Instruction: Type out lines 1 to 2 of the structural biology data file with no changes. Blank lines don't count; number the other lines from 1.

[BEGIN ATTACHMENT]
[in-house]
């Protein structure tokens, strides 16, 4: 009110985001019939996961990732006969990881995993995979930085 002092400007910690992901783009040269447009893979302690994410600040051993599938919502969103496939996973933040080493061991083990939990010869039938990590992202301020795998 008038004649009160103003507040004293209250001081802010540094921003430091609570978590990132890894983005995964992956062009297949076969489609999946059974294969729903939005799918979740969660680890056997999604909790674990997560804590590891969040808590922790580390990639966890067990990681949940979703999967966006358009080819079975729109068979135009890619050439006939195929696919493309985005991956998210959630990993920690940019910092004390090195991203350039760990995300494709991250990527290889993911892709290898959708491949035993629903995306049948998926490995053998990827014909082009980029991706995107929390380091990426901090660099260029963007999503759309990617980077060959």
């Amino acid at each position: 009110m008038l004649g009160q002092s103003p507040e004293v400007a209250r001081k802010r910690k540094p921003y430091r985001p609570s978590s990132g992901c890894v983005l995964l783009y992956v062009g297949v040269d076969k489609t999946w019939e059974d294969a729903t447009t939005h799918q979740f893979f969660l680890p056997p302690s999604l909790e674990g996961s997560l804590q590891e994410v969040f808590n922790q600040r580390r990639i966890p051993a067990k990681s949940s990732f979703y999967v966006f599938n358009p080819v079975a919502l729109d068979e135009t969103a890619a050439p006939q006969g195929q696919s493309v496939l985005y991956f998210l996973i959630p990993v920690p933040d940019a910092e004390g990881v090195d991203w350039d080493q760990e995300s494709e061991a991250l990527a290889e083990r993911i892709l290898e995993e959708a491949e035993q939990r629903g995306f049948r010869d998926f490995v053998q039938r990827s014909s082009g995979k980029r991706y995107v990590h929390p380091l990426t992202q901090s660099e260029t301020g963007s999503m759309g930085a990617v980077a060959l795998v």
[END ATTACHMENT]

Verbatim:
[in-house]
């Protein structure tokens, strides 16, 4: 009110985001019939996961990732006969990881995993995979930085 002092400007910690992901783009040269447009893979302690994410600040051993599938919502969103496939996973933040080493061991083990939990010869039938990590992202301020795998 008038004649009160103003507040004293209250001081802010540094921003430091609570978590990132890894983005995964992956062009297949076969489609999946059974294969729903939005799918979740969660680890056997999604909790674990997560804590590891969040808590922790580390990639966890067990990681949940979703999967966006358009080819079975729109068979135009890619050439006939195929696919493309985005991956998210959630990993920690940019910092004390090195991203350039760990995300494709991250990527290889993911892709290898959708491949035993629903995306049948998926490995053998990827014909082009980029991706995107929390380091990426901090660099260029963007999503759309990617980077060959």